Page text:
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Egis has innovated positive tolling as an initiative to reward drivers for not using busy roads during peak hours. The scheme continuously improves traffic congestion by offering a financial incentive which encourages people to change their behaviour towards travel.
- Crédits : © Egis Projects
Traffic congestion is currently a significant barrier to the economic development of large and medium-sized cities. On average, people who drive during rush hour will be on the road 40% longer over a one-hour journey than they would be if they drove at off-peak times. This lost time represents a significant cost for the economy and community in terms. Congestion wastes fuel reduces working times and increases road maintenance costs.
Cities with congested traffic are also far less attractive and affects its residents’ wellbeing. Congestion is particularly high in the morning and evening rush hours. This increases the daily stress levels of individual commuters, affecting their quality of life. The concentrated, high emission levels of toxic and greenhouse gases and microparticles also affect a city’s air and environmental quality, overall contributing to global warming.
Positive tolls will help change the behaviour of people travelling to city centre locations, thereby mitigating the negative impacts of these problems.
People continue contributing to rush hour congestion because of long-established organisational and societal models, and deep-rooted individual behavioural patterns. These include synchronous morning commutes, concurrence of driving times for individuals and other transportation, the phenomenon of single occupancy car use, longer distance commuting, low use of public transport, door-to-door car journeys, and so on.
Two alternatives are traditionally implemented:
Since 2008, Egis piloted multiple projects in the framework of “Spits Mijden”, a rush hour avoidance scheme, in the Netherlands. It aimed to reward users of road infrastructure for its “non-use” during peak hours and therefore their contribution to reducing traffic congestion. Monetary rewards schemes are part of this innovative approach to encourage drivers against using their cars during peak hours. Today, the Netherlands is implementing plans to change motorists’ behaviour across various regions. They are subsidised by Europe and supported by the Regions. To avoid unnecessary expense, the Dutch government has chosen to invest in the optimisation of use, rather than the construction of new infrastructure, drawing on the lessons of “Beter benutten”.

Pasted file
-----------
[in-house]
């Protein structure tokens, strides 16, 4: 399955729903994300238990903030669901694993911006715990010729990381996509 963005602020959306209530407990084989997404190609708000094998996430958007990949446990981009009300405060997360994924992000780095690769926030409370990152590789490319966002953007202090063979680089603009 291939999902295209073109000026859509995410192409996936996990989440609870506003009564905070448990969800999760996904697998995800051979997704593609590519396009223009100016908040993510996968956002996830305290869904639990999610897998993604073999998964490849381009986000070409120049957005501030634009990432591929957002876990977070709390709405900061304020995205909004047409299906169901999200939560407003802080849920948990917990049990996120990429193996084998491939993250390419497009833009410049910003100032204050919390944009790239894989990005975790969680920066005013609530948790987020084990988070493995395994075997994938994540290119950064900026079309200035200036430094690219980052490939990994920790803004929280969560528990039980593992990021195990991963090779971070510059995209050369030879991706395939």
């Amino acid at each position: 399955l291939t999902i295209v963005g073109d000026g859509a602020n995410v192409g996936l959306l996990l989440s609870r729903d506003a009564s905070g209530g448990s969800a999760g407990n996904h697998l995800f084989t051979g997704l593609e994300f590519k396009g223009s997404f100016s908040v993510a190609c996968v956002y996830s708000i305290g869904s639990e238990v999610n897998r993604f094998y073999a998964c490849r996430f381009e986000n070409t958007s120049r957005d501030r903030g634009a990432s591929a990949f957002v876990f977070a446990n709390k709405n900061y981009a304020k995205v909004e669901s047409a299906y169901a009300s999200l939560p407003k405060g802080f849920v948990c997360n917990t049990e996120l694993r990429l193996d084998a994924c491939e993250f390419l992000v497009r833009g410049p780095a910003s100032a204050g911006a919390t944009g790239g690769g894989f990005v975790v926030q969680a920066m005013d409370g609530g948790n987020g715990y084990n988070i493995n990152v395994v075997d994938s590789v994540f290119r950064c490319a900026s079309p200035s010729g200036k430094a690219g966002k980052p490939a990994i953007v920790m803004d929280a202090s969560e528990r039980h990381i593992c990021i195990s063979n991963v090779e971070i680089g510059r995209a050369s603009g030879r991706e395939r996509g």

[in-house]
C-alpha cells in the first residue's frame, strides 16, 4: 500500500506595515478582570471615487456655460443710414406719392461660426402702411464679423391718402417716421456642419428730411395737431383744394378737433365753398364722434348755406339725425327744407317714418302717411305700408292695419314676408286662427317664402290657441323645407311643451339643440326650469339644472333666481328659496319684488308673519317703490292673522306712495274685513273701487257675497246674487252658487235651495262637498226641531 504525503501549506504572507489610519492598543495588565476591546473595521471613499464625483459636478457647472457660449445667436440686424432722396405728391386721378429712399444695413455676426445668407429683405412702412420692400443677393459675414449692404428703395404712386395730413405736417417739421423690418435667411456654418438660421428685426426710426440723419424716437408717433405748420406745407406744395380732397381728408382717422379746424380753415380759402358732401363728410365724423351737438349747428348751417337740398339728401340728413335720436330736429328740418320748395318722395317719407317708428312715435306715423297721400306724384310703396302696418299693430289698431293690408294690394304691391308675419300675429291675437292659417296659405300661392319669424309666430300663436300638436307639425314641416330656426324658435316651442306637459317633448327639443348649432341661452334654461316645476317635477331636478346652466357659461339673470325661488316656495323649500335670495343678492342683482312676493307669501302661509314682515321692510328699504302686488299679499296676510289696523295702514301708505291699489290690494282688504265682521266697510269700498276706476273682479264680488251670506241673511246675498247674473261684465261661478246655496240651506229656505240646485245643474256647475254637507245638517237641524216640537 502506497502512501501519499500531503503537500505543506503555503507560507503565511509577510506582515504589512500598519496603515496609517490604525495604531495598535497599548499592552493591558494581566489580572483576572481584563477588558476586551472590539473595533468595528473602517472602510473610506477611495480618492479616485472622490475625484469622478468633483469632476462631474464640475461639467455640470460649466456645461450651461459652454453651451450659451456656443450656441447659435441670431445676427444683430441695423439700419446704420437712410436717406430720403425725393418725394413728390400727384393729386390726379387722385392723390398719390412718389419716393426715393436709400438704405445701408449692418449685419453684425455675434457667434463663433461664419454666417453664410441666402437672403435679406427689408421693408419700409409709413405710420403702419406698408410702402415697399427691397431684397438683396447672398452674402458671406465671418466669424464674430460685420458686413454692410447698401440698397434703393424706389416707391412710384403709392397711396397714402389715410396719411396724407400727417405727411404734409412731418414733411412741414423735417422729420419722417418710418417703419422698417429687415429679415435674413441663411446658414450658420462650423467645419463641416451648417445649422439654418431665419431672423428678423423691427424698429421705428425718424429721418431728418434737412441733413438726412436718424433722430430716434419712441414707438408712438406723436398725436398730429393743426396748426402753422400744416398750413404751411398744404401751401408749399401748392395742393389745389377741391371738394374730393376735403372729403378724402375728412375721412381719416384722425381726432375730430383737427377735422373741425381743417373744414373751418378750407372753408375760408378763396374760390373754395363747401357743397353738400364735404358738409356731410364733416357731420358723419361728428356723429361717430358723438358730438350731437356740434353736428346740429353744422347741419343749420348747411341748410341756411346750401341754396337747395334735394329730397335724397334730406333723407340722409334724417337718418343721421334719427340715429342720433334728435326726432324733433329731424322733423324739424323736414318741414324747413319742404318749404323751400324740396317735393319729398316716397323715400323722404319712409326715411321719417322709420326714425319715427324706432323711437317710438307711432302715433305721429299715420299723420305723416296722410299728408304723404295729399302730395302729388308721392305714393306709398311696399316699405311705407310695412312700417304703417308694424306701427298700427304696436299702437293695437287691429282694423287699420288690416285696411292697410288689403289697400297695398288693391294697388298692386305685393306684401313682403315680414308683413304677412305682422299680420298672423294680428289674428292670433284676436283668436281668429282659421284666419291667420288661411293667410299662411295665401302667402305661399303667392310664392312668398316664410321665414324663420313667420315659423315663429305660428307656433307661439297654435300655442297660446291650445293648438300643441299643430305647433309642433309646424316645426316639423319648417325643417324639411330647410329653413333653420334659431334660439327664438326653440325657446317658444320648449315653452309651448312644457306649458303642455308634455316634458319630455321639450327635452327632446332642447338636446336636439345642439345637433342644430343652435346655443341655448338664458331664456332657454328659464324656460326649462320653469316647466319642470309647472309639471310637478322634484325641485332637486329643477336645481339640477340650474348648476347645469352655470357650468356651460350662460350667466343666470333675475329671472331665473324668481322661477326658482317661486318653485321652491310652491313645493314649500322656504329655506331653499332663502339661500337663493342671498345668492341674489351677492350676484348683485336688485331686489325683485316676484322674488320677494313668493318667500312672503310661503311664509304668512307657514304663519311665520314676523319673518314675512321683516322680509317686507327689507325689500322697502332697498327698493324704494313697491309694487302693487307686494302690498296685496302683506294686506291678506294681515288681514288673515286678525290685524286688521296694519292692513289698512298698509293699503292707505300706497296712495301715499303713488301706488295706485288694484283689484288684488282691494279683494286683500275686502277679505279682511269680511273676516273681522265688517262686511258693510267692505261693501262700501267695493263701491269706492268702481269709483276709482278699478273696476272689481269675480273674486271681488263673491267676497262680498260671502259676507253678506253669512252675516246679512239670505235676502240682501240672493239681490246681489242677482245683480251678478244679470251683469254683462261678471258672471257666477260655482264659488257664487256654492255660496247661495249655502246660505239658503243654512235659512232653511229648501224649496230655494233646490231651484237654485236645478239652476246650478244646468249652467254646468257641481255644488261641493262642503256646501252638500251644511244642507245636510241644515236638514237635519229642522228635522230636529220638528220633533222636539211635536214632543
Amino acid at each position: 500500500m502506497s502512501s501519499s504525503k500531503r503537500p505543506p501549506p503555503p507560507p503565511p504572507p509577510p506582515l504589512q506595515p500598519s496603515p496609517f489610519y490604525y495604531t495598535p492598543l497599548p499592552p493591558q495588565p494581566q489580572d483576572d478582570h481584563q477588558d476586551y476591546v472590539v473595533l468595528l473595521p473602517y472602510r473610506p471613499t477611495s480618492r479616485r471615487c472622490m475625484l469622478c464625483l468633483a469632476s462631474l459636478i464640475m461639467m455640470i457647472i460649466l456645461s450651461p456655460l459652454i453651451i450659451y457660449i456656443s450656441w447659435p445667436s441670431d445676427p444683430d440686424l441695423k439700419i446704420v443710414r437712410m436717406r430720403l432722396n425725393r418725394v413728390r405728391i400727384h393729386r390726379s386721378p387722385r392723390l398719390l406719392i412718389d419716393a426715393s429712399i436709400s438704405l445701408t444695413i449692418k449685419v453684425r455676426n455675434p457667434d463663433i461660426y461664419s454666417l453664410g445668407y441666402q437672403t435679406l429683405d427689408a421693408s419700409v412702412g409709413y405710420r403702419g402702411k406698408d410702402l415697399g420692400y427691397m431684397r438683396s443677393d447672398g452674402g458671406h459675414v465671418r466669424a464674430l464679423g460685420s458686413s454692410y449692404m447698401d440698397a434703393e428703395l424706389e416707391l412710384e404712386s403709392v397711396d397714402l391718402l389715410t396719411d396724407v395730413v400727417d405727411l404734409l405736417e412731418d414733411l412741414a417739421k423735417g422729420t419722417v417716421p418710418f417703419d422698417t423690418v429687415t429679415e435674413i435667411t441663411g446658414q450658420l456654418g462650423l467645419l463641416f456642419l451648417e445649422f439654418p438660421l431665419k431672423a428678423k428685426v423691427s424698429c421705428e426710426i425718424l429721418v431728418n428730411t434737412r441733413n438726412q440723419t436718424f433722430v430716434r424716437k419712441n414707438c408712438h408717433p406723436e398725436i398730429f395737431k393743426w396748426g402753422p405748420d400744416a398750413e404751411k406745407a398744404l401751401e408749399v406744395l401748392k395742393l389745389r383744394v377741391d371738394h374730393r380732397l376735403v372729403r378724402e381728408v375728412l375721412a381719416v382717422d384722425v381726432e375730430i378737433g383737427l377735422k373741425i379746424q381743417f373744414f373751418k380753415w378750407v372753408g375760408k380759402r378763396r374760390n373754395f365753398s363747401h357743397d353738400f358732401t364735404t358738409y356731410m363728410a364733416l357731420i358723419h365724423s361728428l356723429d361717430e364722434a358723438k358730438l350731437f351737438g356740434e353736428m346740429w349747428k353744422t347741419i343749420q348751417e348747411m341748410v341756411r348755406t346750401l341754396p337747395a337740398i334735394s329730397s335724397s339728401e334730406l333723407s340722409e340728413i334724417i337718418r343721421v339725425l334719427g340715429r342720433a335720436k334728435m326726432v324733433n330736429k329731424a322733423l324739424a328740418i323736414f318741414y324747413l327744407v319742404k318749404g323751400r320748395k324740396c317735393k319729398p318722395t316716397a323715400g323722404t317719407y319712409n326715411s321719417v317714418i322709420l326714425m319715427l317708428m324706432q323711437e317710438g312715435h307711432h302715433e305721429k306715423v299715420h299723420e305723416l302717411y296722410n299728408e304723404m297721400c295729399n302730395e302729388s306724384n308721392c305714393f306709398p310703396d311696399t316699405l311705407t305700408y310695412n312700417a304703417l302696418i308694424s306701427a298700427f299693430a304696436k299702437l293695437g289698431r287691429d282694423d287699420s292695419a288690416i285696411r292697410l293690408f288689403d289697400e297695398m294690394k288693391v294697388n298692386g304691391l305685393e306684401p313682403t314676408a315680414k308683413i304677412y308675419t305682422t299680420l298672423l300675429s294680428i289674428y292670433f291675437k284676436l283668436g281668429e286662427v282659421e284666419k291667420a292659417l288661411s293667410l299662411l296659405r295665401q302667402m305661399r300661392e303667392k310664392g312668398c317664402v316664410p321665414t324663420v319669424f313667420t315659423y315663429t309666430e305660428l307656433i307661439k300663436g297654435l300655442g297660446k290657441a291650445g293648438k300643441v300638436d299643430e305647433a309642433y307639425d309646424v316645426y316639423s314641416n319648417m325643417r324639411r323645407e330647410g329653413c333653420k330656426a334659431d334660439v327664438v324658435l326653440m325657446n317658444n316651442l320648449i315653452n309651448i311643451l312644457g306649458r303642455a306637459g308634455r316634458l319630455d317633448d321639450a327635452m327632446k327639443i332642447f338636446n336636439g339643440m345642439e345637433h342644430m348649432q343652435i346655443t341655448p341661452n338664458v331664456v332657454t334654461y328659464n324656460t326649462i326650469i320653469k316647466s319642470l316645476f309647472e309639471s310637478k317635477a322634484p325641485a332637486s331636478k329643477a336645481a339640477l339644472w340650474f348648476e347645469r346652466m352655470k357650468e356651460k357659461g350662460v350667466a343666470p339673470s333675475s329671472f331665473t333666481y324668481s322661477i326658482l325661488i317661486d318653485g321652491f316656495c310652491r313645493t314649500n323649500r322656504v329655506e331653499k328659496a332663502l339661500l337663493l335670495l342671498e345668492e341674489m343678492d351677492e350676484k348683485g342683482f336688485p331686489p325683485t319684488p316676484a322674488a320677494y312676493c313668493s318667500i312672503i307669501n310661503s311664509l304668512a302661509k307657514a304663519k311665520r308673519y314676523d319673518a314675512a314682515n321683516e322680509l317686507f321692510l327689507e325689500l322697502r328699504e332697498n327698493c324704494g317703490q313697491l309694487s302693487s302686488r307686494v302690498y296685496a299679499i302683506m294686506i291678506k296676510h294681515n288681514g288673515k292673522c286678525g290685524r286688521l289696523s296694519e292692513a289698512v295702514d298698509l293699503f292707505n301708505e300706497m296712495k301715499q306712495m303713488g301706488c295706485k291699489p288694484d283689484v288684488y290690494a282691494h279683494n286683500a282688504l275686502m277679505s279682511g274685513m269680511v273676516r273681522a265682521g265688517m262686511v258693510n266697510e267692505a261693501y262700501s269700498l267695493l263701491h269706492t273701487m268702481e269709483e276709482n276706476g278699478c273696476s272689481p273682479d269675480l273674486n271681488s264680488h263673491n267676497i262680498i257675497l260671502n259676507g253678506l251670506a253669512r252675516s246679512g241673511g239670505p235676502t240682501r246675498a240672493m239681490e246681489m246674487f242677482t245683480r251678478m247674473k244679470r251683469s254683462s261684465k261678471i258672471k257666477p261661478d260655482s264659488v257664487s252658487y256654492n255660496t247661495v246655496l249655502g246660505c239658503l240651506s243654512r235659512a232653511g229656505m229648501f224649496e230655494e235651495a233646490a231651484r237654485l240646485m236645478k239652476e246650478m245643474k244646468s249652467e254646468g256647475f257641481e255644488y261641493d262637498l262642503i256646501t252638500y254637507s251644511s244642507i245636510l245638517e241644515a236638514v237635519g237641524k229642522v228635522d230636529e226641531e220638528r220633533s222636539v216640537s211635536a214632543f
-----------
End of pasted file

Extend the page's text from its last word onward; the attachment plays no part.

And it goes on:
Other local authorities across Europe have drawn on the example from the Netherlands as part of their wider strategy to help change the behaviour of people who use city centre locations.
On average, with a minimum reward of €2.50 per avoided or deferred journey, the rate of active participation observed has been 33%. This creates a 5–10% reduction in traffic, which is enough to decongest a motorway during rush hour. ANPR cameras are used to identify motorists and ensure control of fraud. The field equipment and systems integration are reliable is and effective, although its use requires some technical precautions (no data retention, anonymity, etc.) and the submission of files to the relevant authorities.
The system, developed by Egis in Rotterdam, was tested with 30000 participants in 5 year period. The initiative seems to be proving its effectiveness, reducing traffic by between 5–10% during peak hours. Thanks to this system, 4,100 journeys were avoided every day in Rotterdam, with an average of 40% participation per day for €3 credit in cash or a €3.50 transport card.
In the wake of Egis’ success in Rotterdam, the Greater Paris through The Société du Grand Paris and Lille Metropolitan Urban Community have also rolled out the positive tolling model in their respective cities.